24 Min-hee, J. South Korean Companies to Collaborate in Green Ammonia Market. Business Korea (2021).

25 Climate Analytics. Transitioning towards a coal-free society : science based coal-phase out pathway for South Korea under the Paris Agreement. (2020).

26 Kim, Y. G. & Lim, J. S. Treatment of indirect emissions from the power sector in Korean emissions trading system. Environ. Econ. Policy Stud. (2020) doi:10.1007/s10018-020-00282-7.

27 Asia Development Bank. The Korea Emissions Trading Scheme: Challenges and Emerging Opportunities. (2018).

28 Lee, E. & Horslen, J. Next phase of S Korean ETS boosts fuel-switch potential. Argus Media (2020).

29 See Climate Action Tracker assessment for underlying assumptions. No details are provided on the level of LULUCF sinks and international credits on which the country intend to account for to meet its target. The Climate Action Tracker assume the level of LULUCF sinks and international credits to remain the same as in the 2030 Roadmap.

30 Note that the current value given here refers to 2017 levels. Similarly, the current coal, gas, and power intensity values also refer to 2017 levels.

31 Costs of carbon capture and storage (CCS) in the power sector have remained stagnant over the last decade. CCS technologies in the power sector also have a non-trivial sustainability footprint in terms of increased water use, higher resource demands, a mining and production footprint, and in general do not address local air pollution concerns. The relative cost trend between CCS in the power sector and renewables means that CCS in the power sector is increasingly unlikely to be able to ever compete with renewable energy.

32 Phase out is defined as occurring when one of the following conditions is met: relative generation of gas/coal drops below 1% of total generation or generation reaches a level equivalent to capacities ranging from 250-500MW and capacity factor of 20-80%. See methodology here.

33 According to a joint analysis between Climate Analytics and Solution for Our Climate (SFOC), South Korea must phase out coal by 2029. Note that the study based its analysis on the global model IEA Energy Technologies Perspectives Beyond 2 degrees Scenario (IEA ETP B2DS 2017) not assessed in this analysis. A recent analysis from SFOC, Chungnam National University and the Carbon Tracker Initiative indicates a coal phase out by 2028.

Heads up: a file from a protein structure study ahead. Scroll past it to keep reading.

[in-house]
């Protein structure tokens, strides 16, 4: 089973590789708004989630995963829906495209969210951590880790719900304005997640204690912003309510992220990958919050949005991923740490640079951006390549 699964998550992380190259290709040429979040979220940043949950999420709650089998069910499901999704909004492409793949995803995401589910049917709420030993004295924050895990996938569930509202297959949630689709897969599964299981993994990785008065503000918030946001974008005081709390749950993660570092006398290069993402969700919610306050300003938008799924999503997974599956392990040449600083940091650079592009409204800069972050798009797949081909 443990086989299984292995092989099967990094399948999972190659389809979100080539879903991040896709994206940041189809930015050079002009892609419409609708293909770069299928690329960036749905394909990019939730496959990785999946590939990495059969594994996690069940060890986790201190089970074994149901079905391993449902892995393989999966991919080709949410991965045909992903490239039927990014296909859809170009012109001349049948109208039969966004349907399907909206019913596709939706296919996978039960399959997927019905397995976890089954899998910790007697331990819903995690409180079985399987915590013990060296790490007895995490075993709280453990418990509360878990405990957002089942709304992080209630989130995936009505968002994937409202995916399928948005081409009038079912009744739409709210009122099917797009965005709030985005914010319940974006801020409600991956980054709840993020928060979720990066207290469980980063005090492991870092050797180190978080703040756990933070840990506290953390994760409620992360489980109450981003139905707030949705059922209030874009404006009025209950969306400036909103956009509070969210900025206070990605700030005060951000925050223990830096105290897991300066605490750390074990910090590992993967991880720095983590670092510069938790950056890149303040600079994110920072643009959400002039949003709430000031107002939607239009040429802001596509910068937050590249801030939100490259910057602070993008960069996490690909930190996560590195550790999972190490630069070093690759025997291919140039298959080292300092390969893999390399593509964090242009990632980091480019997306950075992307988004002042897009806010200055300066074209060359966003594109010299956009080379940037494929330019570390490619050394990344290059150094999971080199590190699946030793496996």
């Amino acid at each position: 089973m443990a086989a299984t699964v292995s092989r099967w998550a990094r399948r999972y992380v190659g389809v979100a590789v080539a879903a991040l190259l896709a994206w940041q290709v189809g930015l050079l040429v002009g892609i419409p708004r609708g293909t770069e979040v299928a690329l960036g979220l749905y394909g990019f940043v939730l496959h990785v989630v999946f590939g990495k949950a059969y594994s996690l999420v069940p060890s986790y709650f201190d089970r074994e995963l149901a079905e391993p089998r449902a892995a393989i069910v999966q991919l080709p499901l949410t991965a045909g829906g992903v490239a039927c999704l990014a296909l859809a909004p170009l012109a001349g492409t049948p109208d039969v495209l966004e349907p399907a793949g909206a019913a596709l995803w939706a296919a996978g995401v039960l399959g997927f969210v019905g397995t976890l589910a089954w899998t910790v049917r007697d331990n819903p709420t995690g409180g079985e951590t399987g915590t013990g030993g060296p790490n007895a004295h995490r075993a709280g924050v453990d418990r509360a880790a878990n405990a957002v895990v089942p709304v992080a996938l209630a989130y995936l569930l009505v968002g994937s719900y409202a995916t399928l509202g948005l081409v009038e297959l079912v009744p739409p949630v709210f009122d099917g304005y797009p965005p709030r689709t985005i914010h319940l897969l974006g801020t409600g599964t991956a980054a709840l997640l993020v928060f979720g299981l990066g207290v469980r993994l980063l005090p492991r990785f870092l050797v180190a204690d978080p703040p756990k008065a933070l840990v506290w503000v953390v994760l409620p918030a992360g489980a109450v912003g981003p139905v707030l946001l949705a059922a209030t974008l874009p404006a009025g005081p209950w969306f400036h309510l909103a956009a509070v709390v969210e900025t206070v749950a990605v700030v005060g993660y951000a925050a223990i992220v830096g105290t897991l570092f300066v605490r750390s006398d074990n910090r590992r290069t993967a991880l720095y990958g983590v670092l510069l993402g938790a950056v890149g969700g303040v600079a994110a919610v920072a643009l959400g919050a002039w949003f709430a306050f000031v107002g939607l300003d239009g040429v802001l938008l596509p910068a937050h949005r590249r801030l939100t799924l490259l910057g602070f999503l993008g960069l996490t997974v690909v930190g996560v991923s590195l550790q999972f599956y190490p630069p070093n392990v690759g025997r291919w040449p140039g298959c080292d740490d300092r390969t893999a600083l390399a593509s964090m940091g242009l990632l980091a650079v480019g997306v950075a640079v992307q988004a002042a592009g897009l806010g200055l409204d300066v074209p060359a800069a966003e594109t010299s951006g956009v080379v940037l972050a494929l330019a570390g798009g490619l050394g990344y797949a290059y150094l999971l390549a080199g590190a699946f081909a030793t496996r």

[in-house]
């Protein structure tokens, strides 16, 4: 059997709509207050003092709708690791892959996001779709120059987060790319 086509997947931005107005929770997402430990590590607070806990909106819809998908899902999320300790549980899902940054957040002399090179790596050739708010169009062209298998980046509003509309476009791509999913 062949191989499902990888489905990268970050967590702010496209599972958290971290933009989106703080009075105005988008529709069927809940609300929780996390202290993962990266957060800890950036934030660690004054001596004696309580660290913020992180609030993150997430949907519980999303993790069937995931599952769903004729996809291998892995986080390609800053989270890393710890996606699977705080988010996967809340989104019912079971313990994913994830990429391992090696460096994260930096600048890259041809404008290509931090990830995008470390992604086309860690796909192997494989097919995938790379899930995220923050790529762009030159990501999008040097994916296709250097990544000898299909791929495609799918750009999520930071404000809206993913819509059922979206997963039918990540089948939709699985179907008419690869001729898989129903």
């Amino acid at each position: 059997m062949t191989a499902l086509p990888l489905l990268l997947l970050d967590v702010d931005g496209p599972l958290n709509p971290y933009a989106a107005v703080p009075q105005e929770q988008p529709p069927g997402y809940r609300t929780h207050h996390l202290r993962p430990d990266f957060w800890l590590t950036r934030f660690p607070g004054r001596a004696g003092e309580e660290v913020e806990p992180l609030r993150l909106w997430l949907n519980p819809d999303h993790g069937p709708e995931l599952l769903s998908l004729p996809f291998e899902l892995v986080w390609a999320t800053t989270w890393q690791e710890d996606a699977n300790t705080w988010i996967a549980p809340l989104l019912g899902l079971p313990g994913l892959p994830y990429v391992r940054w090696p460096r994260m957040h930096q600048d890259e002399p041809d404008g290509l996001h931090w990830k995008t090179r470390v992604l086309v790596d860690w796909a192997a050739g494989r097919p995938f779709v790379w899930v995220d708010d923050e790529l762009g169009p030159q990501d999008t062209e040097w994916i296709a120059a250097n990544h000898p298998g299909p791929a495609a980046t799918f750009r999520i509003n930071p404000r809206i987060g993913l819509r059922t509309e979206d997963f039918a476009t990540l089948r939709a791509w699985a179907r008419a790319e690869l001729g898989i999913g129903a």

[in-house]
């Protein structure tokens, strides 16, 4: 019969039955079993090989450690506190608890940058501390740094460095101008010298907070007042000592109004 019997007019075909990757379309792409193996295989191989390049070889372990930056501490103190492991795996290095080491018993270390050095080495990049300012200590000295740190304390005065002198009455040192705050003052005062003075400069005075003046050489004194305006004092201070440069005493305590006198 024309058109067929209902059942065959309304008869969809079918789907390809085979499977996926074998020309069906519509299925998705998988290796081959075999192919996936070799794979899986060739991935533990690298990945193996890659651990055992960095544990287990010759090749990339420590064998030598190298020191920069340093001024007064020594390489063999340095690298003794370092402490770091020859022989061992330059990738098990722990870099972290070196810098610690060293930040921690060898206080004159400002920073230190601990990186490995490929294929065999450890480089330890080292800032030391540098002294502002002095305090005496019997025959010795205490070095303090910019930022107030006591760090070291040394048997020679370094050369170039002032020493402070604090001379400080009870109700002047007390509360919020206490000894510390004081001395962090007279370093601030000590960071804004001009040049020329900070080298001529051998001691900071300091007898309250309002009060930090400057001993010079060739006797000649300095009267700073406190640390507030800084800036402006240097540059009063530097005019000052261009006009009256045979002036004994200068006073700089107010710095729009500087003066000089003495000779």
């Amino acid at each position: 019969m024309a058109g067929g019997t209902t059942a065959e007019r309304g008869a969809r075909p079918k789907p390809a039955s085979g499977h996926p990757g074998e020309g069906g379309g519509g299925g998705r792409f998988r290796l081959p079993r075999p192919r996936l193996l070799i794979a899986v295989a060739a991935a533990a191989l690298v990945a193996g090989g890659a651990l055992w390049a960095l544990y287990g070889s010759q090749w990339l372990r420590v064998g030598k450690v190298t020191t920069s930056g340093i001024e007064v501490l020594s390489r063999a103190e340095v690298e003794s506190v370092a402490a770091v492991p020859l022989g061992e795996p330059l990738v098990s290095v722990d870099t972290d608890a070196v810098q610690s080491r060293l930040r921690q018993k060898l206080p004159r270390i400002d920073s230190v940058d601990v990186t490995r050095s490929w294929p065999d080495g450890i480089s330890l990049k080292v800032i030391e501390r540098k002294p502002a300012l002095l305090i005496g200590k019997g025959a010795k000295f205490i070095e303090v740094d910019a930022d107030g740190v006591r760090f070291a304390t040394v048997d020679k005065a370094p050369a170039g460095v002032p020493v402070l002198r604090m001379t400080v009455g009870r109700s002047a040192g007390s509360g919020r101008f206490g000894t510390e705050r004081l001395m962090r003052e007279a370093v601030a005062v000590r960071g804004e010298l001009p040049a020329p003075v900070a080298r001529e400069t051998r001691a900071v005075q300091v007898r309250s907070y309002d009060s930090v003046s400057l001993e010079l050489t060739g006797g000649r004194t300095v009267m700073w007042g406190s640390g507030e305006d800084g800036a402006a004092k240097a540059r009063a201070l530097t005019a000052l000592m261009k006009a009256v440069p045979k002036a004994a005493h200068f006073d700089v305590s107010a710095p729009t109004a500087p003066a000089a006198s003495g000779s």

34 While global cost-effective pathways assessed by the IPCC Special Report 1.5°C provide useful guidance for an upper-limit of emissions trajectories for developed countries, they underestimate the feasible space for such countries to reach net zero earlier. The current generation of models tend to depend strongly on land-use sinks outside of currently developed countries and include fossil fuel use well beyond the time at which these could be phased out, compared to what is understood from bottom-up approaches. The scientific teams which provide these global pathways constantly improve the technologies represented in their models – and novel CDR technologies are now being included in new studies focused on deep mitigation scenarios meeting the Paris Agreement. A wide assessment database of these new scenarios is not yet available; thus, we rely on available scenarios which focus particularly on BECCS as a net-negative emission technology. Accordingly, we do not yet consider land-sector emissions (LULUCF) and other CDR approaches which developed countries will need to implement in order to counterbalance their remaining emissions and reach net zero GHG are not considered here due to data availability.

35 Population and GDP statistics from United Nations and World Bank databases respectively.

36 Note that these fossil fuel power generators do not utilise carbon capture and storage technology.

37 The government is also likely motivated by concerns over fine particulate matter emissions, a reason given by the Ministry of Environment for shutting down old coal-fired power plants early.16

38 Based on unit level retirements given in 9th Basic Plan for Power Supply and Demand.

39 South Korea currently produces hydrogen from petrochemical by-products and would likely need to utilise LNG for hydrogen production as demand grows. In the long term, the government is considering the use of green hydrogen.17